Five farmers died in clashes with the police in Madhya Pradesh. Farmers’ action began in Maharashtra. Both states are governed by the BJP. Overproduction has led to the collapse of prices. Protesters throw milk, onions and potatoes in the streets. “[W]hat the agriculture sector today needs are the long-term policy measures”.
New Delhi (AsiaNews/Agencies) – Millions of farmers have halted production in Maharashtra and Madhya Pradesh. Their reasons for doing so range from drought, lack of monsoon rains and climate change that cause food shortages to irrigation facilities that have led to overproduction, low prices, and excess debt that drive some to suicide.
In Maharashtra, many took to the streets on 1st June to demand the government cancel farm loan debts. In a desperate attempt to put the spotlight on their tragic conditions, they destroyed the product of their hard work in the fields, throwing onions, potatoes and milk in the streets. From there, the protest spread to Madhya Pradesh, where five people died in clashes with the police.
If at the beginning, Chief Minister Shivraj Singh Chouhan said that that farmers’ demands had already been met, he recently took a step back saying that he would look into cancelling the interest on agricultural loans.
Politics is now playing games with farmers’ lives as suicide wreaks havoc among their ranks. Political parties see tremendous potential in terms of votes as farmers' champions. For this reason, some leaders, like Rahul Gandhi are riding the wave of discontent in an attempt to attract the public's favour.
Today the Congress Party vice president travelled to Mandsaur district (Madhya Pradesh), scene of deadly clashes, to lead protests. The latest reports note that he was in police custody when he tried to enter the state.
After all is said and done, millions of farmers represent more than half of the country’s workforce. To avoid escalating tensions across the country, long-term policies are needed. “Otherwise, rural distress and farmer suicide would remain the recurring feature of Indian reality.”
What follows is an analysis by Indian journalist Nalini R Mohanty that appeared on Firstpost, an Indian English-language newspaper.
After Maharashtra, Madhya Pradesh has now been rocked by farmer unrest. At least six farmers were killed and eight others were critically injured on Tuesday when the police resorted to firing to subdue the protesting farmers in Mandsaur in Madhya Pradesh.
In both Maharashtra and Madhya Pradesh, the farmers’ demands are almost similar: they want complete farm loan waiver as a short-term palliative and secondly, institutionalised mechanism for getting better prices for agricultural produce.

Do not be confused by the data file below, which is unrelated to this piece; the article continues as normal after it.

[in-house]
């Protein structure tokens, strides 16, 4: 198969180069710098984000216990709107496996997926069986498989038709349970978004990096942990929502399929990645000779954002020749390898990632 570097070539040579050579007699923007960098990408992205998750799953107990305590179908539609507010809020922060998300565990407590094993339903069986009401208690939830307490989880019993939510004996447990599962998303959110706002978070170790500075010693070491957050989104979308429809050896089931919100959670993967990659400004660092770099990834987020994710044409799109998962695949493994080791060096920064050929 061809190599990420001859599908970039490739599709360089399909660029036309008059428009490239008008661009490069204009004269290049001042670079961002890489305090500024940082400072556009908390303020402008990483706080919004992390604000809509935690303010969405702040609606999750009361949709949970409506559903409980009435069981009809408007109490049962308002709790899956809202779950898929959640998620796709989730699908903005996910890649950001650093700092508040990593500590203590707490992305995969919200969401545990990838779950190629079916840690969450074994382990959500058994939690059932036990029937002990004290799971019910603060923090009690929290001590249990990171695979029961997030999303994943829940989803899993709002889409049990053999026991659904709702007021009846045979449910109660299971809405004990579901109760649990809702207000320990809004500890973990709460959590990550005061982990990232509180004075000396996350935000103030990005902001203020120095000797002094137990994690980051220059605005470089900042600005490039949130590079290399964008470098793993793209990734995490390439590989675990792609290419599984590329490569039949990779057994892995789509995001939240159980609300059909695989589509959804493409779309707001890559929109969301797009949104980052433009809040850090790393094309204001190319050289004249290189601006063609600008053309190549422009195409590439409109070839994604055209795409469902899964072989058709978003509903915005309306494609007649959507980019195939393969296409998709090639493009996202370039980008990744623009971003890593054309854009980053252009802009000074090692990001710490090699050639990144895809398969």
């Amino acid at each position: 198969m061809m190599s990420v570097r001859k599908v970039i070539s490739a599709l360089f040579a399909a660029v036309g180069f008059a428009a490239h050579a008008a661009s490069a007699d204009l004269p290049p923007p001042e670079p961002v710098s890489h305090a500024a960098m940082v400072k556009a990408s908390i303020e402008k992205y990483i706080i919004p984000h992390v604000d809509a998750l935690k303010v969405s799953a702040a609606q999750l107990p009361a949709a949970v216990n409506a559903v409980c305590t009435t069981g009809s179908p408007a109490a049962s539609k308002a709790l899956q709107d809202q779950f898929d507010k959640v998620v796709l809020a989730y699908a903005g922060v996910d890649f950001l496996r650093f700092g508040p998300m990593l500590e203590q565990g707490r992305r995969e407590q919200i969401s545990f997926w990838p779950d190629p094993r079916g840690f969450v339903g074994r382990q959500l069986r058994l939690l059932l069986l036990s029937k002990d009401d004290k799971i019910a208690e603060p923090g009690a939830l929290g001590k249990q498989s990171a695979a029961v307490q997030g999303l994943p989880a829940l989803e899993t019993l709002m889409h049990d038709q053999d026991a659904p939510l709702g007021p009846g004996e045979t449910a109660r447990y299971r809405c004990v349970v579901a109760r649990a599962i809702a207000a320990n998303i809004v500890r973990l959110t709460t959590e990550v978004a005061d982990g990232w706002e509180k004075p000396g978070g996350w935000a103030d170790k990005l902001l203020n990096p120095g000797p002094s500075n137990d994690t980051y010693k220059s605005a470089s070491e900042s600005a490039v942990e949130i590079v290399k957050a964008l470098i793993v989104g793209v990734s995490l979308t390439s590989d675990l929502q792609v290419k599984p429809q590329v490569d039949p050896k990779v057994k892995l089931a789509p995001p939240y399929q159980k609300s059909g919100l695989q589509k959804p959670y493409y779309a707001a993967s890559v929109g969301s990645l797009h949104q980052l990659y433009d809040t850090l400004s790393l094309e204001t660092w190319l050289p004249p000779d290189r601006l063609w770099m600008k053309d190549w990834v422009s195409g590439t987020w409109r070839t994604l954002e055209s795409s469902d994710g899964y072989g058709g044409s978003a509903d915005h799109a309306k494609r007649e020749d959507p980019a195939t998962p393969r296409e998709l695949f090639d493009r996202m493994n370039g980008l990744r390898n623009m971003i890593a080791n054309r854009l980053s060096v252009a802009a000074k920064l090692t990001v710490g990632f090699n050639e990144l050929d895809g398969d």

Incidentally, both the states are ruled by the Bharatiya Janata Party (BJP); in Maharashtra, it is an alliance government with Shiv Sena, the latter, however, is a junior partner. It is therefore alarming for the BJP, which also rules at the Centre, to face the farmers’ wrath as the ruling party has made the ambitious plan to double the farmers’ income in the next five years.
It is all the more disturbing for the BJP as Madhya Pradesh under Shivraj Singh Chouhan’s stewardship has been hailed as the biggest success story for agriculture in the recent decades.
Barely a month ago, Ashok Gulati, an eminent agriculture expert, wrote in The Indian Express: "Several of these steps (like farm loan waiver, government purchase of wheat and potatoes and notice to sugar meals for clearing farmer dues, etc) highlight the Uttar Pradesh chief minister Yogi Adityanath’s concern for farmers who have been getting a raw deal for years. Should he intend to be in for the long haul, Adityanath would be better off taking a leaf from what we call the Shiv mantra. The mantra derives its name from Shivraj Singh Chauhan, who is in his third term as the chief minister of Madhya Pradesh."
Gulati then goes on to state the achievements of the Shivraj government that created the golden era for agriculture in Madhya Pradesh. He gives the statistics for it: "Madhya Pradesh’s agri – gross state domestic product (agri-GSDP) grew at 9.7 percent per annum – the highest ever achieved by any state – between 2005-06 and 2014-15. All-India agri-GDP growth during this period was 3.5 percent.”
Why then have things gone so horribly wrong in Madhya Pradesh where farmers are out on the streets in thousands demanding justice? Chouhan has also tried to do what his Maharashtra counterpart attempted a couple of days ago – to break the unity of the farmers by inviting one farmer union group for talks to the exclusion of the other.